Beach Management Funding Assistance Program: $50 million is provided for grants and aids to local governments and non-state entities for beach management assistance; this includes approximately $10 million from general revenue, and approximately $40 million from the LATF.

 

Member Water Projects: $49 million

 

Florida Resilient Coastline Initiative: $5.5 million to assist local governments with storm resiliency, sea level rise planning, coastal resilience projects, and coral reef health.

 

Transportation & Economic Development

 

Affordable Housing: $200 million total for affordable housing programs, with the majority of the funding directed towards Hurricane Michael recovery efforts in the panhandle. Specifically, $115 million is available for hurricane recovery and the remaining $85 million will be available for housing programs statewide; of the $85 million, $8 million is directed in proviso to the Jacksonville Urban Core Workforce Housing Project

 

Job Growth Grant Fund: Funded at $40 million; down from previous years’ funding level of $85 million

 

Visit Florida: After the chambers originally agreed to phase-out funding for Visit Florida by October 2019, they later settled on $50 million in non-recurring funding which will keep Visit Florida in operation for at least the next fiscal year

 

Small County Outreach Program (SCOP): $71.2 million, a slight decrease from the current year funding; of this total, $9 million is directed to transportation projects in rural areas of opportunity (RAOs)

 

Small County Resurface Assistance Program (SCRAP): $29.3 million, a half-million reduction from the current year budget

 

General Government

 

Library Grants and Library Cooperatives: $25.3 million

 

Cultural, Museum, and Historic Preservation Grants and Initiatives: $39.6 million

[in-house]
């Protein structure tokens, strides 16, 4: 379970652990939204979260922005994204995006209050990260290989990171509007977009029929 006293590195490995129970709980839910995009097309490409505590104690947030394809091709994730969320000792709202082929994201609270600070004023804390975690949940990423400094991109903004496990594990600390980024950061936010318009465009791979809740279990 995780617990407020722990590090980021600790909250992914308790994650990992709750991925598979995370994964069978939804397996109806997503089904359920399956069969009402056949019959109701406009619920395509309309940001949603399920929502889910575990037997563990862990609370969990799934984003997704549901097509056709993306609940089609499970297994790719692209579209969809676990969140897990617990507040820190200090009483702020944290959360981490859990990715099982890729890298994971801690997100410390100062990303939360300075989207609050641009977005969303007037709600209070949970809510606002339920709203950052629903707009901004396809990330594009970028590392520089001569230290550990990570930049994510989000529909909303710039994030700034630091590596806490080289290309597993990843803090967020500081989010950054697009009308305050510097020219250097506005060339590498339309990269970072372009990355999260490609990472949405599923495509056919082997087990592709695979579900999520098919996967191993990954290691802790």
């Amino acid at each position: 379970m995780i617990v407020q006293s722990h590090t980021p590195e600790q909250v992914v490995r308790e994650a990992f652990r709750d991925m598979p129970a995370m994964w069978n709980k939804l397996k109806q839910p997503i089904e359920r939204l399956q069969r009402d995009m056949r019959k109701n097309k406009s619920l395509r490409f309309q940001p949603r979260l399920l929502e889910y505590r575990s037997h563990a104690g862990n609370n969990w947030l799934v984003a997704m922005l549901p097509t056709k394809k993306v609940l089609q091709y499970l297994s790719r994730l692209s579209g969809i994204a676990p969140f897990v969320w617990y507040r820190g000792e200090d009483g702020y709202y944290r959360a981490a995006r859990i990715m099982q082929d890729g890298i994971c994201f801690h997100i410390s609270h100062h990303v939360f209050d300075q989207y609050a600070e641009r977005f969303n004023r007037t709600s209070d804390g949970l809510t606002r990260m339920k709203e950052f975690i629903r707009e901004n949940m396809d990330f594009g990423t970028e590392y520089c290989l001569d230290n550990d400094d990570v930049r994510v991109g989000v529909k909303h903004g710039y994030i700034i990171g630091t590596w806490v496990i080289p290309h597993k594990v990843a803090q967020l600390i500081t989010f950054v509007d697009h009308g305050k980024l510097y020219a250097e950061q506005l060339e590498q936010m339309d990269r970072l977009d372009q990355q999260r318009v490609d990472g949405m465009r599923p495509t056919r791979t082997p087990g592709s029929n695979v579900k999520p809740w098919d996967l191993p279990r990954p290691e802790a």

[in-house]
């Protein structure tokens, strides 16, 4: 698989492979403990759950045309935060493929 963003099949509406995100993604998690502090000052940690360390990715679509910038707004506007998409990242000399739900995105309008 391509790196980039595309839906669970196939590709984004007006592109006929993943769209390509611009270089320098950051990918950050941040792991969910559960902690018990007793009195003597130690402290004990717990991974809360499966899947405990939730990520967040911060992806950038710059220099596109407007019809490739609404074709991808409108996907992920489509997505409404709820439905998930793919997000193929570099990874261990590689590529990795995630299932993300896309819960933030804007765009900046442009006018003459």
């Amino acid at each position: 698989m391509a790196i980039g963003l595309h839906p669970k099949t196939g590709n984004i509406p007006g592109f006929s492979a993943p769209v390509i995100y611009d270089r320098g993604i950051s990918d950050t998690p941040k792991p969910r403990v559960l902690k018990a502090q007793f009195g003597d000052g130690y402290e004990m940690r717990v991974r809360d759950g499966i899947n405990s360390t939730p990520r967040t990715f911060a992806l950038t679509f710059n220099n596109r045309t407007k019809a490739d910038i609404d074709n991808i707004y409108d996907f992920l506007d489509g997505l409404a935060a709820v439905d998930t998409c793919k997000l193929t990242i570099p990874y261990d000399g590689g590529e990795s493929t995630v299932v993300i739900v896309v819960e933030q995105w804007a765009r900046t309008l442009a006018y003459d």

Fiscally Constrained County Funding: $28.1 million, to offset the impacts of previously approved constitutional amendments

 

Emergency Distributions: $24.2 million in emergency distributions revenue sharing for small counties

 

Health & Safety

 

Shared County/State Juvenile Detention: The proposed budget estimates the counties’ portion of total Shared County/State Juvenile Detention to be $57,179,657. This represents an estimated decrease of $6.2 million from the current year budget and 47.47 percent of the total Juvenile Detention funding ($120,449,129).

 

Community Substance Abuse and Mental Health Services: Funded at $834 million for all programs, a more than $100 million increase over the current year.

 

Community Action Treatment (CAT) Teams: $30 million, directed to DCF to contract with providers throughout the state for operation of CAT teams, which provide community-based services for children (aged 11 to 21) with mental health and/or substance abuse diagnoses. This is a nearly $10 million increase of the current year’s funding.

 

Public Safety, Mental Health, and Substance Abuse Local Matching Grant Program: $9 million for the program, which supports county programs that serve adults or youth who are in behavioral crisis and at risk of entering the criminal justice system. This is equal to the current year funding.

 

Crime Labs: Approximately $3 million in grants and aids to local governments for criminal investigations

 

Homeless Programs Challenge Grants: $3.1 million is appropriated to DCF for challenge grants, which are awarded to lead agencies of homeless assistance continuums of care.